Most prior studies on conservative therapy focused on very small endocervical adenocarcinoma, termed early invasive28 or microinvasive. Some use the term microinvasive as equivalent to stage IA1, others for stages IA1 and IA2 regardless of lymphovascular invasion,29 and both Society of Gynecologic Oncology30 and National Comprehensive Cancer Network as stage IA1 lacking lymphovascular invasion. The rate of nodal disease in microinvasive disease is low, with rates of <1%6 to 1.5%.31 A review of SEER data including 560 cases found no significant differences between stages IA1 and IA2 endocervical adenocarcinoma in the frequency of positive lymph nodes, recurrence, or death.32 One contributor to the similar outcome of stages IA1 and IA2 disease may be the problems associated with the pathological measurement of depth of invasion. This is more problematic for endocervical adenocarcinoma than cervical squamous cell carcinoma as the measured tumor thickness may be used as a substitute for depth of invasion, as previously discussed; this approach is purported to be safer, but actually results in overstaging tumors with an extensive adenocarcinoma in situ component and only a small invasive component. It may be that measuring the 'Depth of Destructive Invasion' (DODI) and carefully noting the presence or absence of lymphovascular invasion would allow translation of the pattern classification used in the current study into clinical practice. Pattern Classification-A endocervical adenocarcinomas have a DODI of 0, Pattern Classification-B a DODI<3 mm and a horizontal extent of DODI <7 mm, and most but not all Pattern Classification-C show more extensive DODI. Although no patient with a Pattern Classification-A endocervical adenocarcinoma reported to date has been found to have nodal metastases, some tumors that would qualify as Pattern Classification-A (including some initially interpreted as adenocarcinoma in situ) have had ovarian metastases.33, 34 It may be that Pattern Classification-A tumors should be treated similarly to adenocarcinoma in situ.35 In addition, criteria for adjuvant therapy following surgery often include a size >2 cm,36 yet some Pattern Classification-A tumors are >2 cm in size; we suggest that pattern classification could also guide the need for adjuvant therapy.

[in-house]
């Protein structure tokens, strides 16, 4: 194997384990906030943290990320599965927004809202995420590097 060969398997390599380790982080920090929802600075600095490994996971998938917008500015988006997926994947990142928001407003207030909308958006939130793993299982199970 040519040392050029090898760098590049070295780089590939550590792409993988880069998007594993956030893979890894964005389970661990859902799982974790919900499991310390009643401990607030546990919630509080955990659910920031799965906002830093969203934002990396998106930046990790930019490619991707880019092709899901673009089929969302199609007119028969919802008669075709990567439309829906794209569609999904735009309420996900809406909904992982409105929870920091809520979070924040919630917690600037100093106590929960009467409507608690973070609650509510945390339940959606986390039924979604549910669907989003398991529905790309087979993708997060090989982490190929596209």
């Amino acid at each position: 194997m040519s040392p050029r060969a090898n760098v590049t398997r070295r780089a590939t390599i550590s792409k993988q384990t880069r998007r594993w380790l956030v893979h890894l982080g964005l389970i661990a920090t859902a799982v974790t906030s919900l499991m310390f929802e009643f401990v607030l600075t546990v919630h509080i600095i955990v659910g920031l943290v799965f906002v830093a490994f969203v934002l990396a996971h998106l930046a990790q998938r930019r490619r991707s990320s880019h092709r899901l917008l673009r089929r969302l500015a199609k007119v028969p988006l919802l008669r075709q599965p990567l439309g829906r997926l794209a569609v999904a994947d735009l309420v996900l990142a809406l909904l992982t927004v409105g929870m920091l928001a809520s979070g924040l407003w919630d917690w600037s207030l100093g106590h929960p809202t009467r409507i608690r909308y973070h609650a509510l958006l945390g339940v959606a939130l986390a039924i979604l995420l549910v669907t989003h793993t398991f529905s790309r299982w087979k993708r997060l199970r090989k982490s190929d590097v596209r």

The pattern of invasion affects prognosis in other organs and other histologic subtypes of carcinoma. Intestinal-type mucinous carcinomas of the ovary with expansile or confluent glandular invasion have a significantly better prognosis compared with those with destructive or infiltrative stromal invasion.37, 38 We had originally discussed whether a two-tiered system of expansile vs destructive stromal invasion could be applied to endocervical adenocarcinoma, as the prognostic implication may be similar. The term expansile, however, did not seem to be an adequate descriptor for Pattern Classification-A. A destructive stromal invasive pattern also is associated with a worsened prognosis for squamous cell carcinoma of the vulva and cervix.39, 40 Although our studies have focused only on endocervical adenocarcinoma, it may be that similar tumor mechanisms operate for multiple tumor types. Additionally, our findings confirm many other studies indicating that lymphovascular invasion is an indicator of poor prognosis for endocervical adenocarcinoma.20, 41